Nick Anthis at The Scientific Activist had a great post yesterday on the fallacies in an article from the UK Guardian detailing a peer-reviewed publication on replacing animal research with in vitro and computational models. As much as all scientists would wish this were true, there are simply no replacements for animal research in many areas, as noted by PZ Myers.
One of my favorite sources for promoting the factual necessity for animal research (and exposing extremist groups for attacks on scientists) is the Washington, DC-based, Foundation for Biomedical Research. The poster above is one of their products, a 25th anniversary printing of a classic message (available for only $10 at their webstore.).
While I no longer conduct animal research directly, I know that none of my in vitro work will ever make it to human clinical trials unless animal studies are done. No matter how elegant the hypothesis or wizardry in the design of a drug molecule, the ultimate question from colleagues is, “But does it work in an intact biological system (an animal)?” No drug makes it to market without extensive animal testing and this is a requirement of federal drug regulatory agencies worldwide.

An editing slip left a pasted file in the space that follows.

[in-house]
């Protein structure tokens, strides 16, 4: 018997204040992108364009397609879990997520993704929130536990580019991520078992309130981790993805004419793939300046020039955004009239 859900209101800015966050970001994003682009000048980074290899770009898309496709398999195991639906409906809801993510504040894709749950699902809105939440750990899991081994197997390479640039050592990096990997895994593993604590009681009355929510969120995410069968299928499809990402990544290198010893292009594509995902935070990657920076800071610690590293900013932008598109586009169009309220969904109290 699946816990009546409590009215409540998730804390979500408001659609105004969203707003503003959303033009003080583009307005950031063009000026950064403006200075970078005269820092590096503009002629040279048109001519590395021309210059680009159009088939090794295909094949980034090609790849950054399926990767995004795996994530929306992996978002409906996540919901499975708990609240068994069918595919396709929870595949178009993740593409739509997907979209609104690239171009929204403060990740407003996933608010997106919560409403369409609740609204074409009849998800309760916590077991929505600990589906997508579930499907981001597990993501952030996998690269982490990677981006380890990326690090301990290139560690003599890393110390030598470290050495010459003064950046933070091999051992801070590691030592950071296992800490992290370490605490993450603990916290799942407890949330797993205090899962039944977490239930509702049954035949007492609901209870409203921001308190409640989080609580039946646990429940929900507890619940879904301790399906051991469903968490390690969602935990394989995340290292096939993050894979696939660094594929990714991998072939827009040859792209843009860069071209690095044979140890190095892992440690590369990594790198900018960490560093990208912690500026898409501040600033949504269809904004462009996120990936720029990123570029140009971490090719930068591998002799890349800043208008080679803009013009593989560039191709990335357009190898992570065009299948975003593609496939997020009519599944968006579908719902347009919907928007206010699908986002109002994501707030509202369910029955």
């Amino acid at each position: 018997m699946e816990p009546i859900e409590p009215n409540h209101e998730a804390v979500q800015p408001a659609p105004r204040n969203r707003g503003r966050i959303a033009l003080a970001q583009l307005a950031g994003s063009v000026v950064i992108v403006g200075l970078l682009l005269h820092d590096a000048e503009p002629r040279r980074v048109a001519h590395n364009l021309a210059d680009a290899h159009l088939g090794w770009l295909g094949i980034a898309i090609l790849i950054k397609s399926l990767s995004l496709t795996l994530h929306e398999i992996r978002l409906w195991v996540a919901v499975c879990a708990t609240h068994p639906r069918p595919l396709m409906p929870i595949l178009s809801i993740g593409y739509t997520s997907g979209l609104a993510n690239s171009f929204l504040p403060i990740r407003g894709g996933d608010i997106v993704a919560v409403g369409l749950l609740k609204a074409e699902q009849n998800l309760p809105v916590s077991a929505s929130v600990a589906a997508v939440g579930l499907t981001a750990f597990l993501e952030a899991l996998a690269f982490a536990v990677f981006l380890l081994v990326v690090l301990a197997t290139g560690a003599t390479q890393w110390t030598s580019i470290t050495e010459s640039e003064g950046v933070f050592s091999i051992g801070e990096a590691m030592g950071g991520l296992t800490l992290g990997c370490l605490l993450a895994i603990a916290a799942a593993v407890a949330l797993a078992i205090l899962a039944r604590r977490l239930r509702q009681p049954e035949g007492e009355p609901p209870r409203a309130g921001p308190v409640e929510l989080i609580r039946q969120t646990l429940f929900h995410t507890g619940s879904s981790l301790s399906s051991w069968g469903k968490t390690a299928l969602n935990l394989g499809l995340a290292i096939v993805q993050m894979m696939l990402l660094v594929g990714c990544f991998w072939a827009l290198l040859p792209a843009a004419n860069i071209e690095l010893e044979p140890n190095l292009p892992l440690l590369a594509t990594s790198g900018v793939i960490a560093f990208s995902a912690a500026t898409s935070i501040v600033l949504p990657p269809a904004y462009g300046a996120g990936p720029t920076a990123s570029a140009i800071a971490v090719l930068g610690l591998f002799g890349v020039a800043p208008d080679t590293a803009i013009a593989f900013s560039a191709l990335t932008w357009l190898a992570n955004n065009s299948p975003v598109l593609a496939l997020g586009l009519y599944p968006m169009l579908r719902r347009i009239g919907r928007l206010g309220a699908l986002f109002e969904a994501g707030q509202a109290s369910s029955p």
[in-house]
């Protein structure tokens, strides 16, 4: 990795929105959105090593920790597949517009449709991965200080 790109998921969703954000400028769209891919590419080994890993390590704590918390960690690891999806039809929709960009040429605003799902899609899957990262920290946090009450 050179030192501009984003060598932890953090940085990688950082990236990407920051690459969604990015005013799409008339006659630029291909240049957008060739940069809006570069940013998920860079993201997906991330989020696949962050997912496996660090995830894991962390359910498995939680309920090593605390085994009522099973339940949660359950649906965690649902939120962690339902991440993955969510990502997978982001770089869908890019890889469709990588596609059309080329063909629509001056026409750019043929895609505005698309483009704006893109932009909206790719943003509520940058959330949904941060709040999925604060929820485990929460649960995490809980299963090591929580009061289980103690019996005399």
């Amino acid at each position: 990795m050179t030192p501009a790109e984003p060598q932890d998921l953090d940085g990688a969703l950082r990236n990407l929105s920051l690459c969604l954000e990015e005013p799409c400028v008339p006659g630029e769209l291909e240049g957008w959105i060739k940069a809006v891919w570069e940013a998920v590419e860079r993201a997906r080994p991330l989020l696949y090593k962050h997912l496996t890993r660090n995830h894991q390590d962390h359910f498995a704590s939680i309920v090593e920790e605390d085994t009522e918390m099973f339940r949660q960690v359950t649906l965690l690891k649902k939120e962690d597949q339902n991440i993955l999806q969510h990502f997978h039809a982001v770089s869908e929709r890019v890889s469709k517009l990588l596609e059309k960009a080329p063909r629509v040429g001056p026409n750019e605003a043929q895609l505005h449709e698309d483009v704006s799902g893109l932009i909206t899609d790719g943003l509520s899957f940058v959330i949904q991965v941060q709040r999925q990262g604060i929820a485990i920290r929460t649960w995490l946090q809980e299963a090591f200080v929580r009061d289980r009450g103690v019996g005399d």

In basic research, federal grant guidelines in the US now include a very seriously-reviewed section on the justification of the need and number of animals used for a project together with the precise methods to be employed to minimize pain and suffering. Inattention to detail in this section can cause a grant to be delayed or not funded at all. Institutional Animal Care and Use Committees (IACUCs) provide a second level of animal use regulations and justifications that are sometimes so extensive, my colleagues say it is easier to complete the paperwork to do a human clinical trial than an animal study.
In any case, I simply wanted to draw your attention to the Foundation for Biomedical Research as an excellent source for information on the need for and benefits of animal research.